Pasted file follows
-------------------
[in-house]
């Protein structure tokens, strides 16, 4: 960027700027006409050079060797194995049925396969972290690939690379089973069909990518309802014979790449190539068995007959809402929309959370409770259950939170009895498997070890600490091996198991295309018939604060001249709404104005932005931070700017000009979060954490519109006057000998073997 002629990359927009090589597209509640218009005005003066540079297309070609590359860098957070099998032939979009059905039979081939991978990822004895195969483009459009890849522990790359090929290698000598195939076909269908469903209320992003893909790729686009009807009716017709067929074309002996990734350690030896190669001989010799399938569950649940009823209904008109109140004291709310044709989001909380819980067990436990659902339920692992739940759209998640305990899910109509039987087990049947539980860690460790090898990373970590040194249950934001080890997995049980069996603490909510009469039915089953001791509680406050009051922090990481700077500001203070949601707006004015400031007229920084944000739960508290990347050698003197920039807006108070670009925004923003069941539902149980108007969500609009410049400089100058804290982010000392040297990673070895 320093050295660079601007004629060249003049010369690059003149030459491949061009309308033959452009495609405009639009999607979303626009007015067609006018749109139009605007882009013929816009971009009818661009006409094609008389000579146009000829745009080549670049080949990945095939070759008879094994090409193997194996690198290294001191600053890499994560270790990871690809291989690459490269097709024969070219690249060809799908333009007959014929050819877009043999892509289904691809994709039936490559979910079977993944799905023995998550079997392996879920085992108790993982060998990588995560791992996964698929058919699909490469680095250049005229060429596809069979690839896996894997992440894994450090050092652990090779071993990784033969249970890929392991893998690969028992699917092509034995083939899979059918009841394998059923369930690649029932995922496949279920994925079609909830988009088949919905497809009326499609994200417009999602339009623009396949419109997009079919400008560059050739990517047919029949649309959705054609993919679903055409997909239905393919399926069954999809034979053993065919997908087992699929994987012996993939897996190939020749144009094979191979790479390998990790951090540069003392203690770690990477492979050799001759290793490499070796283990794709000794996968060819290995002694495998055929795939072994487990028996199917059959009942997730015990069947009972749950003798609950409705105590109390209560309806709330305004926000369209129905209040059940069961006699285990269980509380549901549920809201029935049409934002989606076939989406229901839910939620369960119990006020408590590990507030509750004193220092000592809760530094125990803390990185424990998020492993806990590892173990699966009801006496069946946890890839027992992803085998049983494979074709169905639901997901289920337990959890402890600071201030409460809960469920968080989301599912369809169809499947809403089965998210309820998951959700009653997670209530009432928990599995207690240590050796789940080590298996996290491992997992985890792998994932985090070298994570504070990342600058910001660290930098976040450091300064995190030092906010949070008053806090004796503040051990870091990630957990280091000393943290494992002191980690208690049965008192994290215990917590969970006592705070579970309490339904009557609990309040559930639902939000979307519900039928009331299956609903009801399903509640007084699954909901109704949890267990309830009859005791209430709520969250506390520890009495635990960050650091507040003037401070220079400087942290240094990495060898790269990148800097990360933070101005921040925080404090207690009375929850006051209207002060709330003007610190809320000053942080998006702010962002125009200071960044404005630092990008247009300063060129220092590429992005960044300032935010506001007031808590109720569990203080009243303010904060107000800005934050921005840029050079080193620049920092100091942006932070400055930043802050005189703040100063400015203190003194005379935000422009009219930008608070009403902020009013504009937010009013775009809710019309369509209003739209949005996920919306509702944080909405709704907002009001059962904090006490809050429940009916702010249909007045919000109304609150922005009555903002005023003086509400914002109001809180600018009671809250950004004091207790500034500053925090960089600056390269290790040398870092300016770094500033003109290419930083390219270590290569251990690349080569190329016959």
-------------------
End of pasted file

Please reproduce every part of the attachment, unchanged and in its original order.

[in-house]
């Protein structure tokens, strides 16, 4: 960027700027006409050079060797194995049925396969972290690939690379089973069909990518309802014979790449190539068995007959809402929309959370409770259950939170009895498997070890600490091996198991295309018939604060001249709404104005932005931070700017000009979060954490519109006057000998073997 002629990359927009090589597209509640218009005005003066540079297309070609590359860098957070099998032939979009059905039979081939991978990822004895195969483009459009890849522990790359090929290698000598195939076909269908469903209320992003893909790729686009009807009716017709067929074309002996990734350690030896190669001989010799399938569950649940009823209904008109109140004291709310044709989001909380819980067990436990659902339920692992739940759209998640305990899910109509039987087990049947539980860690460790090898990373970590040194249950934001080890997995049980069996603490909510009469039915089953001791509680406050009051922090990481700077500001203070949601707006004015400031007229920084944000739960508290990347050698003197920039807006108070670009925004923003069941539902149980108007969500609009410049400089100058804290982010000392040297990673070895 320093050295660079601007004629060249003049010369690059003149030459491949061009309308033959452009495609405009639009999607979303626009007015067609006018749109139009605007882009013929816009971009009818661009006409094609008389000579146009000829745009080549670049080949990945095939070759008879094994090409193997194996690198290294001191600053890499994560270790990871690809291989690459490269097709024969070219690249060809799908333009007959014929050819877009043999892509289904691809994709039936490559979910079977993944799905023995998550079997392996879920085992108790993982060998990588995560791992996964698929058919699909490469680095250049005229060429596809069979690839896996894997992440894994450090050092652990090779071993990784033969249970890929392991893998690969028992699917092509034995083939899979059918009841394998059923369930690649029932995922496949279920994925079609909830988009088949919905497809009326499609994200417009999602339009623009396949419109997009079919400008560059050739990517047919029949649309959705054609993919679903055409997909239905393919399926069954999809034979053993065919997908087992699929994987012996993939897996190939020749144009094979191979790479390998990790951090540069003392203690770690990477492979050799001759290793490499070796283990794709000794996968060819290995002694495998055929795939072994487990028996199917059959009942997730015990069947009972749950003798609950409705105590109390209560309806709330305004926000369209129905209040059940069961006699285990269980509380549901549920809201029935049409934002989606076939989406229901839910939620369960119990006020408590590990507030509750004193220092000592809760530094125990803390990185424990998020492993806990590892173990699966009801006496069946946890890839027992992803085998049983494979074709169905639901997901289920337990959890402890600071201030409460809960469920968080989301599912369809169809499947809403089965998210309820998951959700009653997670209530009432928990599995207690240590050796789940080590298996996290491992997992985890792998994932985090070298994570504070990342600058910001660290930098976040450091300064995190030092906010949070008053806090004796503040051990870091990630957990280091000393943290494992002191980690208690049965008192994290215990917590969970006592705070579970309490339904009557609990309040559930639902939000979307519900039928009331299956609903009801399903509640007084699954909901109704949890267990309830009859005791209430709520969250506390520890009495635990960050650091507040003037401070220079400087942290240094990495060898790269990148800097990360933070101005921040925080404090207690009375929850006051209207002060709330003007610190809320000053942080998006702010962002125009200071960044404005630092990008247009300063060129220092590429992005960044300032935010506001007031808590109720569990203080009243303010904060107000800005934050921005840029050079080193620049920092100091942006932070400055930043802050005189703040100063400015203190003194005379935000422009009219930008608070009403902020009013504009937010009013775009809710019309369509209003739209949005996920919306509702944080909405709704907002009001059962904090006490809050429940009916702010249909007045919000109304609150922005009555903002005023003086509400914002109001809180600018009671809250950004004091207790500034500053925090960089600056390269290790040398870092300016770094500033003109290419930083390219270590290569251990690349080569190329016959």